It all started in the early 1970s when Porsche’s successful exploits in rally sparked the interest of Stuttgart-based “Alberto”, whose real name has been preserved for privacy sake, in the Stuttgart-based company.

Over the years, Alberto’s wholehearted devotion to the brand has turned his house into a Porsche Museum of sorts, with over 1,000 pieces of Porsche die cast models of 1:43 scale. Such is his love for the brand that Alberto even has specific plans when he meets his maker.

“When I die, I want my ashes to be scattered here – by the chapel in the town of Zell am See in Austria where Ferry Porsche was buried,” said Alberto.

At the centre of Alberto’s play room is a space perfectly laid out to simulate a Porsche showroom, right down to the last detail. The ensemble includes a reception, exhibition, and even the company’s corporate identity.

“Every time I get my hands on a new miniature, I place it on the dealership floor and do the official presentation”, said Alberto’s wife who also indulges in her husband’s hobby.

The collectibles are displayed on tailor-made pieces of display furniture and enclosed in glass. To pick them up, Alberto uses suction cups that only he controls – no one is strictly allowed to touch any of his prized possessions.

Alberto’s collection of all things Porsche isn’t just limited to die cast models but everything else with the brand’s emblem on it. There are paintings, backpacks, commemorative coins, banners, notebooks, wastepaper bins, pens, a Porsche office chair and even a menu from the restaurant at Porsche’s factory.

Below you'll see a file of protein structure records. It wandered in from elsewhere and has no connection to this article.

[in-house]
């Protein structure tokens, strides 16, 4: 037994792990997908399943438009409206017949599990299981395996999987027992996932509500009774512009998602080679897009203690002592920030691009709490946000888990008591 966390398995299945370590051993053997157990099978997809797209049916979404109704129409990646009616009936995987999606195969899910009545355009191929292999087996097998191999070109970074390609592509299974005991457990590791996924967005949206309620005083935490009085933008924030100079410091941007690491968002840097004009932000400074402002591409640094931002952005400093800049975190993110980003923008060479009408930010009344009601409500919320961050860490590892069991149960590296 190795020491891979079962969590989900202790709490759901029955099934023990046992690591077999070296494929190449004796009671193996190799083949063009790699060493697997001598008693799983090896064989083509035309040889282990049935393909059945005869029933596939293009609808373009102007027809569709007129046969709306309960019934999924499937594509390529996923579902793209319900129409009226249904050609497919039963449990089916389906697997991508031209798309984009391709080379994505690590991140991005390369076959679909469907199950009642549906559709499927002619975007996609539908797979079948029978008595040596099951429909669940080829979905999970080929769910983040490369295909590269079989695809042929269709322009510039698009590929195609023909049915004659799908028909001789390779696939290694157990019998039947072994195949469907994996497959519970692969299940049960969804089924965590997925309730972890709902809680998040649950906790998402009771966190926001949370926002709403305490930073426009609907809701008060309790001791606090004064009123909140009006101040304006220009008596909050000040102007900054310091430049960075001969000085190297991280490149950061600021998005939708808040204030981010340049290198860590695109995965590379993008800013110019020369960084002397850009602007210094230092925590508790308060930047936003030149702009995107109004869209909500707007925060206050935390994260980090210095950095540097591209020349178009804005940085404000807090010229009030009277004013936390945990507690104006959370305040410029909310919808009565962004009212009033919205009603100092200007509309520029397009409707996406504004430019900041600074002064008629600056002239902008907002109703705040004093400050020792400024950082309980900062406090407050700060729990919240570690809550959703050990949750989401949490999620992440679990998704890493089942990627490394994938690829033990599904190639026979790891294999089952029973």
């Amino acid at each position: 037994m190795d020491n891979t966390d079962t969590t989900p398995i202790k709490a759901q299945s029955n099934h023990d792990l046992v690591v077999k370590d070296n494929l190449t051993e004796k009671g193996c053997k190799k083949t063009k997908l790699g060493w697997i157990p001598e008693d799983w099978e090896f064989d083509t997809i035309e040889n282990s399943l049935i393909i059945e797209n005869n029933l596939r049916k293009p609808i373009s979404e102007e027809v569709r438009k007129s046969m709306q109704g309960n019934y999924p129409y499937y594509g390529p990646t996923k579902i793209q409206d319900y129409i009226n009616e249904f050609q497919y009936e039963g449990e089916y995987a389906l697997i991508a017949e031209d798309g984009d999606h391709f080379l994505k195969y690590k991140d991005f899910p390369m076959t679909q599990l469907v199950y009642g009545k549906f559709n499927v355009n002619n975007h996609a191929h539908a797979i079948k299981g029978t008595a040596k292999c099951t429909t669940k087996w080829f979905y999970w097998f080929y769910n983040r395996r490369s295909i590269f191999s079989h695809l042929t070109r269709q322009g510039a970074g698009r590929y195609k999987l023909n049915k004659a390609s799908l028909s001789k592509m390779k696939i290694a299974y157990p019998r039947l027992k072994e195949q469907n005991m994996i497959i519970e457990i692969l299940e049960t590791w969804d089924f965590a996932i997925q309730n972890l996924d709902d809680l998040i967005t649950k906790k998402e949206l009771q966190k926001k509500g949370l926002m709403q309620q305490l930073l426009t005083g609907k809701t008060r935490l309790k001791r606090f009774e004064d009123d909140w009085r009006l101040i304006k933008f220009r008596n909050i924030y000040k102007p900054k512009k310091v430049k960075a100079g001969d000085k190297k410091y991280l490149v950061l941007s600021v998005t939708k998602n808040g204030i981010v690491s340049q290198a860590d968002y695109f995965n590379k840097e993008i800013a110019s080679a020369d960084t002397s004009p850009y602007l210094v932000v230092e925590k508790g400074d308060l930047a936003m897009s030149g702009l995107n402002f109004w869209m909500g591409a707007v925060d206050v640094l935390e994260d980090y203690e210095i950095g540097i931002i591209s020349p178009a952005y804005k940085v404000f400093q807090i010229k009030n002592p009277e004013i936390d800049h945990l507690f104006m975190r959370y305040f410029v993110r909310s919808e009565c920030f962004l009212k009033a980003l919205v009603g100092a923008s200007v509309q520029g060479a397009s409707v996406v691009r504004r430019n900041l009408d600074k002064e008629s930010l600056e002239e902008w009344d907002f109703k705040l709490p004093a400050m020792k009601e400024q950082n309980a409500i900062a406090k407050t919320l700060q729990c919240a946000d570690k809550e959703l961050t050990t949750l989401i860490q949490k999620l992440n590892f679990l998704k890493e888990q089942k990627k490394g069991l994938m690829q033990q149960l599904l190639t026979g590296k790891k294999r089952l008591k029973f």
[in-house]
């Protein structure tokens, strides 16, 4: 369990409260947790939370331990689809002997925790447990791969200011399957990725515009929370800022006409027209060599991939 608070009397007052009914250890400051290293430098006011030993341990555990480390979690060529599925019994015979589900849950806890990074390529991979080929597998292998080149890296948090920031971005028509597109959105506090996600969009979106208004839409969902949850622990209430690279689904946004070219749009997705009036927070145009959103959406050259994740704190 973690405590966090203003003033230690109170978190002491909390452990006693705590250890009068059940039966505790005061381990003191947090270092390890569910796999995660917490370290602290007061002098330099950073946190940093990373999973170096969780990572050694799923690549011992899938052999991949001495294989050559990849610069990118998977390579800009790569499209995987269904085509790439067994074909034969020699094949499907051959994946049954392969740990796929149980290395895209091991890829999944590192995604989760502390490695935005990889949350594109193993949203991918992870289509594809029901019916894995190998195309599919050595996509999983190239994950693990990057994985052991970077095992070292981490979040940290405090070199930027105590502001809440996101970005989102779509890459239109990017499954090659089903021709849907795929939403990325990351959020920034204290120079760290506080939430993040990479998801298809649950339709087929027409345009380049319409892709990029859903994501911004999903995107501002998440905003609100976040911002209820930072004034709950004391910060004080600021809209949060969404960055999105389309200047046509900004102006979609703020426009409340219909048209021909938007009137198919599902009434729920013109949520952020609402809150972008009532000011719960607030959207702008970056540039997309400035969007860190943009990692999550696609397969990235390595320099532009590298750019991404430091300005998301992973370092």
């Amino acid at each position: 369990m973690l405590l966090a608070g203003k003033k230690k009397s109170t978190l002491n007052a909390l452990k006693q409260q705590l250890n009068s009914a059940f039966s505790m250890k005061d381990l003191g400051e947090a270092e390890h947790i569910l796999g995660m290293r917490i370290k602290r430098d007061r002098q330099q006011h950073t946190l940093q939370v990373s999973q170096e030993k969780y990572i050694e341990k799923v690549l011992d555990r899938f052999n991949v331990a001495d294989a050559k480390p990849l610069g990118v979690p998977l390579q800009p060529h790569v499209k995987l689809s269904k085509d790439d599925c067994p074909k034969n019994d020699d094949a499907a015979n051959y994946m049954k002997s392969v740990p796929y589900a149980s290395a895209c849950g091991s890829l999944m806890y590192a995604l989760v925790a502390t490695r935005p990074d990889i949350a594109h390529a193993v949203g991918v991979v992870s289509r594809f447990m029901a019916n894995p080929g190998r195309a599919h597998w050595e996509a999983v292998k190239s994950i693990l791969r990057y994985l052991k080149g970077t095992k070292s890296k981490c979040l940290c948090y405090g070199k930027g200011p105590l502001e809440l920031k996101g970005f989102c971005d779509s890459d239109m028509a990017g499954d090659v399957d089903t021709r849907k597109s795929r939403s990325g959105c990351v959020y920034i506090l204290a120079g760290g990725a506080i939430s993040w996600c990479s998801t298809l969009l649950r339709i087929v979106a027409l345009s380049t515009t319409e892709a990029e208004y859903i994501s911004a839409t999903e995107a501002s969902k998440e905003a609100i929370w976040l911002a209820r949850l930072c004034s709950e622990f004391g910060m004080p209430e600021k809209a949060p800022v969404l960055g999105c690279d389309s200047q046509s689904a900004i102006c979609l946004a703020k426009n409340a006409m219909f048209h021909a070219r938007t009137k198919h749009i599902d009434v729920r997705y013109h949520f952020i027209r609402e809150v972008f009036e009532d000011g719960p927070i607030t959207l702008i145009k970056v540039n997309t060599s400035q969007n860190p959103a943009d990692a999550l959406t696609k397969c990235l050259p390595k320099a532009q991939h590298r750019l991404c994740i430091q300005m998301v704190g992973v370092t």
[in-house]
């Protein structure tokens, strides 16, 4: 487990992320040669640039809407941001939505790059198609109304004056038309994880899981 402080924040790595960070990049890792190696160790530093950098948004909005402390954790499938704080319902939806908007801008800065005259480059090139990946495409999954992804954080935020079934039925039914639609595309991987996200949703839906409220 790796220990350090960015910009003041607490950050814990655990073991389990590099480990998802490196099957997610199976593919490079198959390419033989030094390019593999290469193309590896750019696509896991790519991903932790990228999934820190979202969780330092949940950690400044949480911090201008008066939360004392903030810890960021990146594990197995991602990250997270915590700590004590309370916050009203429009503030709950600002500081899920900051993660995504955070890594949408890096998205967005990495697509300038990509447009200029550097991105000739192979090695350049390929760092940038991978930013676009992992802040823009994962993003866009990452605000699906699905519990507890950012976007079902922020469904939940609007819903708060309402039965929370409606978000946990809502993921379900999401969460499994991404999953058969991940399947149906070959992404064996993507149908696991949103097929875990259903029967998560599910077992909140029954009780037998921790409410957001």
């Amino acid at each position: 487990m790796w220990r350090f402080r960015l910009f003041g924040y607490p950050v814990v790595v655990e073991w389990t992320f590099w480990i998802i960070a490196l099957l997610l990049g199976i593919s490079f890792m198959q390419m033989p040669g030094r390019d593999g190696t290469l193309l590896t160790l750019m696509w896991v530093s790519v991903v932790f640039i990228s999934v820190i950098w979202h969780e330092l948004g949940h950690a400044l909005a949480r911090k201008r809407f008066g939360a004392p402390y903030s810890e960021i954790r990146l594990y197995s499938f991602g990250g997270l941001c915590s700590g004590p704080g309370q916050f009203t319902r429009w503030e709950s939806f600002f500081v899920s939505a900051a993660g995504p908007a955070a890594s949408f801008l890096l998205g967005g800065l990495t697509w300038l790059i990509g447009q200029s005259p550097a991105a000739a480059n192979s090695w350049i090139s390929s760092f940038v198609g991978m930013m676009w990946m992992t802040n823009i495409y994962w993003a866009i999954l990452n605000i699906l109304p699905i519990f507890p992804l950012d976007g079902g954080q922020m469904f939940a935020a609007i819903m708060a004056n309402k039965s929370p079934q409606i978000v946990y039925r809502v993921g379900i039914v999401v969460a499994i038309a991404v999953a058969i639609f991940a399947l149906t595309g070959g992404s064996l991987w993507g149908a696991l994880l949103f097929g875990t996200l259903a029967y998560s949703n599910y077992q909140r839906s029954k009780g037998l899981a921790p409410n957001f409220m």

A lot of these have been the culmination of Alberto’s annual visits to the Porsche Museum for the last few decades. By driving there instead of flying, it has allowed him to bring back books and memorabilia without the hassle of dealing with airline regulations.

“When I was a young boy, I used to come home from college and most days I’d go past the Porsche dealership and spend ages peering through the window but never mustered the courage to venture inside”, said Alberto.

But look where he is now; not only is he a proud owner of a 911 Turbo but also is now also a “real estate tycoon” of his personal miniature development museum.


GALLERY


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Pan Eu Jin
Regularly spend countless hours online looking at cars and parts I can't afford to buy. How a car makes you feel behind the wheel should be more important than the brand it represents - unless resale value is your thing.